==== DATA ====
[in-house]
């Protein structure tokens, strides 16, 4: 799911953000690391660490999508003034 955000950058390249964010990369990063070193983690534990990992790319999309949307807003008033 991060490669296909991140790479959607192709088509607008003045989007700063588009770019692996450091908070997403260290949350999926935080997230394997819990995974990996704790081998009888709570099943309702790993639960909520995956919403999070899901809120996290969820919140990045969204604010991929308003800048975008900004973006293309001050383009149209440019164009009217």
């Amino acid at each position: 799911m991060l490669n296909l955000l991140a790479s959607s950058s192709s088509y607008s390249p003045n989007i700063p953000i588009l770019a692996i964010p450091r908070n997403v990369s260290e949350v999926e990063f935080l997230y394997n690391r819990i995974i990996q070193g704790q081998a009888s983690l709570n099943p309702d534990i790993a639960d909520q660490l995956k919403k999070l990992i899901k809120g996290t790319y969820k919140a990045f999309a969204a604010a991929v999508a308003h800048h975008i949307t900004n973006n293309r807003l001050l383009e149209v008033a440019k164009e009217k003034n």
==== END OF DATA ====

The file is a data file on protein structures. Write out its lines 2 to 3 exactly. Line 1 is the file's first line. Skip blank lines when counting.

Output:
């Protein structure tokens, strides 16, 4: 799911953000690391660490999508003034 955000950058390249964010990369990063070193983690534990990992790319999309949307807003008033 991060490669296909991140790479959607192709088509607008003045989007700063588009770019692996450091908070997403260290949350999926935080997230394997819990995974990996704790081998009888709570099943309702790993639960909520995956919403999070899901809120996290969820919140990045969204604010991929308003800048975008900004973006293309001050383009149209440019164009009217």
């Amino acid at each position: 799911m991060l490669n296909l955000l991140a790479s959607s950058s192709s088509y607008s390249p003045n989007i700063p953000i588009l770019a692996i964010p450091r908070n997403v990369s260290e949350v999926e990063f935080l997230y394997n690391r819990i995974i990996q070193g704790q081998a009888s983690l709570n099943p309702d534990i790993a639960d909520q660490l995956k919403k999070l990992i899901k809120g996290t790319y969820k919140a990045f999309a969204a604010a991929v999508a308003h800048h975008i949307t900004n973006n293309r807003l001050l383009e149209v008033a440019k164009e009217k003034n």